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More students now able to call Auraria home

2 openings expand students' access to rooms with a view

Published August 5, 2006 at midnight

Kyrie Casey, 19, a communications and business management student at Metropolitan State College of Denver, loves everything about student housing at the former Regency hotel in north Denver, from the basketball court to the social activities to the free shuttle to the Auraria campus.

Carly Helm, a sophomore at the University of Colorado-Denver who plans to go to medical school, lived at The Regency last year, but she's now living at the Campus Village at Auraria dorms because she wanted a more traditional college experience on campus and wants to be able to cook meals in her dorm room.

Lauren Plava, 20, a biology major at Metro, is enjoying downtown living on the 30th floor of a former Executive Inn hotel tower that has been converted into the Inn at Auraria, less than a 10-minute walk from campus.

And all three of the students have views from their dorm windows they'd pay hundreds of thousands of dollars for if these were private condos.

Until last year, when developer V. Robert Salazar converted the crime-ridden Regency hotel into student housing, the more than 37,000 students on the campus had no student housing.

Auraria, which consists of Metro and UCD as well as the Community College of Denver, was thought to be the largest campus in the U.S. without student housing.

This month, two competitors, the Campus Village and Inn at Auraria, are joining The Regency: Auraria's Student Housing Community.

Together, they will provide about 1,800 beds, which in the industry is considered a better measure than the number of rooms, because as many as four students can live in a unit.

The three projects represent a $90 million development. Only The Regency is totally private, with the other two being public-private partnerships. They were developed by private developers but are owned by nonprofit groups.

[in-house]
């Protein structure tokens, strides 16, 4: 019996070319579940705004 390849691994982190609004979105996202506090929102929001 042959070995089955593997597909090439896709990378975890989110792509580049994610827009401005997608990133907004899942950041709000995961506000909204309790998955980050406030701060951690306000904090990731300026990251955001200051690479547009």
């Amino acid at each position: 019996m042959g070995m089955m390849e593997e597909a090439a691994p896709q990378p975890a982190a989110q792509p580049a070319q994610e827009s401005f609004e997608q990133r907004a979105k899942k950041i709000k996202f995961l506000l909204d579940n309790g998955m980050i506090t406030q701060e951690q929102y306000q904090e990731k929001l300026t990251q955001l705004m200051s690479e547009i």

An internal market study commissioned by Jim McGibney, developer of the 439-bed Inn at Auraria at 14th and Arapahoe streets, estimated there was enough demand for about 2,000 beds - in his project alone.

"For all of Auraria, the number is north of 4,000 beds," said McGibney, of First Century Development, which is co-developing the $17 million project with Dakota Ridge, on behalf of its owner, the Auraria Foundation.

Susan Powers, principal of Urban Ventures, which is developing the 685-bed, $50.4 million Campus Village for its owner, the CU Real Estate Foundation, said there also is demand long-term.

"Our concern has always been, is there enough demand in the first year, especially because Auraria has never (had) student housing in the past," Powers said. "It's like, is there enough demand for another 5,000 housing units in downtown? Yes. Would you want them to all come on line the same year? No."

The Campus Village, at Fourth and Walnut streets, is off to a good start.

Freshmen at UCD who want student housing are required to stay there.

"We expect when we open on Aug. 11, more than 600 of the 685 units will have been leased," Powers said.

Powers, the former executive director of the Denver Urban Renewal Authority, noted that for years, the city has been grappling with how to capitalize on the huge campus and better integrate it with downtown.

She said representatives from Larimer Square, Writer Square and the Pavilions recently talked to her group about hiring students living at Campus Village during the Christmas shopping season, when there's a shortage of seasonal workers.

McGibney, developer of the Inn at Auraria, said he expects students to find a lot of employment opportunities downtown.

"The Auraria campus is really an unpolished gem for downtown," he said.

"You'll have students who are a five-minute walk to the campus, five minutes to LoDo, three minutes to the 16th Street Mall and across the street from the Denver Center for the Performing Arts. They can work downtown and they won't have to worry about parking. I wish I had a place like this to live in when I went to college."

Michael Francone, general manager of the Regency, 3900 Elati St., said more than 80 percent of its 700 beds have been leased.

And more than 50 percent of the students who leased there last year stayed.

He said being two miles from the Auraria campus isn't a disadvantage thanks to the free shuttle to campus. He said many students also ride their bikes to campus.

Francone doesn't think the current three projects will come close to meeting the market demand.

"All of us are supplying very different and distinct products," he said.

And according to a blogger named Jonathan, the Regency has something no other dorm has: the ghost of Elvis, who reportedly stayed at the Regency during his - and the hotel's - heyday.

Francone said he was unaware of any Elvis sightings, as was Casey, the Metro student starting her second year at the Regency.

"I heard the ghost was called El Diablo," she said with a laugh.

or 303-892-5207

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